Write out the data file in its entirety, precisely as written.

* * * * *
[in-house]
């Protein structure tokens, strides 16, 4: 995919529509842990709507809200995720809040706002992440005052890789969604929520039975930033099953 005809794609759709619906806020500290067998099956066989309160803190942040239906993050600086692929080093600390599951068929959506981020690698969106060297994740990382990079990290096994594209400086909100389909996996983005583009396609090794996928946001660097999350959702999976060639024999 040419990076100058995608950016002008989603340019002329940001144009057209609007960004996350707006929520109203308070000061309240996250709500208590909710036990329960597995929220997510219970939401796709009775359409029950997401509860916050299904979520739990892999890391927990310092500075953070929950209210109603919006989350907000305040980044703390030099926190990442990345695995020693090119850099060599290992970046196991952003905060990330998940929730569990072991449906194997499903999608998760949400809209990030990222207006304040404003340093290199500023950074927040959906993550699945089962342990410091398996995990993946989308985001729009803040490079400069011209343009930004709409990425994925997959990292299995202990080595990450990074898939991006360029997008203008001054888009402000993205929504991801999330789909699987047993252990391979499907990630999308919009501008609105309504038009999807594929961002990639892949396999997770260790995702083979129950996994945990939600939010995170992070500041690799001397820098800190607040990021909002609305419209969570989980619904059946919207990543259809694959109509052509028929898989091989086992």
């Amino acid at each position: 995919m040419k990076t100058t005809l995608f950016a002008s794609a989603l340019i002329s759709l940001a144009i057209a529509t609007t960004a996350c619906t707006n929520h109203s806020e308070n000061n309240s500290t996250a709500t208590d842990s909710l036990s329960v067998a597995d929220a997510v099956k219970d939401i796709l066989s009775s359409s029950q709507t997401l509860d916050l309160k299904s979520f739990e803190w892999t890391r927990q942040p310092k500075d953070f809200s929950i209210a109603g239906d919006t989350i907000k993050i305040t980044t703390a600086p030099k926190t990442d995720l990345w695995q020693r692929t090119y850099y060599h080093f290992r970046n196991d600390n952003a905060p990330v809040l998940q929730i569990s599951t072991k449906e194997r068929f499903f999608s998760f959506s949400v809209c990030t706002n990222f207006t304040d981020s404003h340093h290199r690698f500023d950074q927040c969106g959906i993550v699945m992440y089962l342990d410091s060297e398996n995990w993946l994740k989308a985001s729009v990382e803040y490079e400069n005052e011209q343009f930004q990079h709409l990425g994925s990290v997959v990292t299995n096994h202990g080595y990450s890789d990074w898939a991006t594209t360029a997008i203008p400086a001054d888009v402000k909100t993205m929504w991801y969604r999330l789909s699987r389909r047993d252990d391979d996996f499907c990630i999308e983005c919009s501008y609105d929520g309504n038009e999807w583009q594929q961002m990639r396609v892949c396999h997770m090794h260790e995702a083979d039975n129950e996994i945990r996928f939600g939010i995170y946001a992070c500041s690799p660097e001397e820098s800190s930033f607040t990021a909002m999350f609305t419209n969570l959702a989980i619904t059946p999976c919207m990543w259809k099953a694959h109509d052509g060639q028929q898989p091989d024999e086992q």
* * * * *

[in-house]
């Protein structure tokens, strides 16, 4: 995919529509842990709507809200995720809040706002992440005052890789969604929520039975930033099953 005809794609759709619906806020500290067998099956066989309160803190942040239906993050600086692929080093600390599951068929959506981020690698969106060297994740990382990079990290096994594209400086909100389909996996983005583009396609090794996928946001660097999350959702999976060639024999 040419990076100058995608950016002008989603340019002329940001144009057209609007960004996350707006929520109203308070000061309240996250709500208590909710036990329960597995929220997510219970939401796709009775359409029950997401509860916050299904979520739990892999890391927990310092500075953070929950209210109603919006989350907000305040980044703390030099926190990442990345695995020693090119850099060599290992970046196991952003905060990330998940929730569990072991449906194997499903999608998760949400809209990030990222207006304040404003340093290199500023950074927040959906993550699945089962342990410091398996995990993946989308985001729009803040490079400069011209343009930004709409990425994925997959990292299995202990080595990450990074898939991006360029997008203008001054888009402000993205929504991801999330789909699987047993252990391979499907990630999308919009501008609105309504038009999807594929961002990639892949396999997770260790995702083979129950996994945990939600939010995170992070500041690799001397820098800190607040990021909002609305419209969570989980619904059946919207990543259809694959109509052509028929898989091989086992």
């Amino acid at each position: 995919m040419k990076t100058t005809l995608f950016a002008s794609a989603l340019i002329s759709l940001a144009i057209a529509t609007t960004a996350c619906t707006n929520h109203s806020e308070n000061n309240s500290t996250a709500t208590d842990s909710l036990s329960v067998a597995d929220a997510v099956k219970d939401i796709l066989s009775s359409s029950q709507t997401l509860d916050l309160k299904s979520f739990e803190w892999t890391r927990q942040p310092k500075d953070f809200s929950i209210a109603g239906d919006t989350i907000k993050i305040t980044t703390a600086p030099k926190t990442d995720l990345w695995q020693r692929t090119y850099y060599h080093f290992r970046n196991d600390n952003a905060p990330v809040l998940q929730i569990s599951t072991k449906e194997r068929f499903f999608s998760f959506s949400v809209c990030t706002n990222f207006t304040d981020s404003h340093h290199r690698f500023d950074q927040c969106g959906i993550v699945m992440y089962l342990d410091s060297e398996n995990w993946l994740k989308a985001s729009v990382e803040y490079e400069n005052e011209q343009f930004q990079h709409l990425g994925s990290v997959v990292t299995n096994h202990g080595y990450s890789d990074w898939a991006t594209t360029a997008i203008p400086a001054d888009v402000k909100t993205m929504w991801y969604r999330l789909s699987r389909r047993d252990d391979d996996f499907c990630i999308e983005c919009s501008y609105d929520g309504n038009e999807w583009q594929q961002m990639r396609v892949c396999h997770m090794h260790e995702a083979d039975n129950e996994i945990r996928f939600g939010i995170y946001a992070c500041s690799p660097e001397e820098s800190s930033f607040t990021a909002m999350f609305t419209n969570l959702a989980i619904t059946p999976c919207m990543w259809k099953a694959h109509d052509g060639q028929q898989p091989d024999e086992q």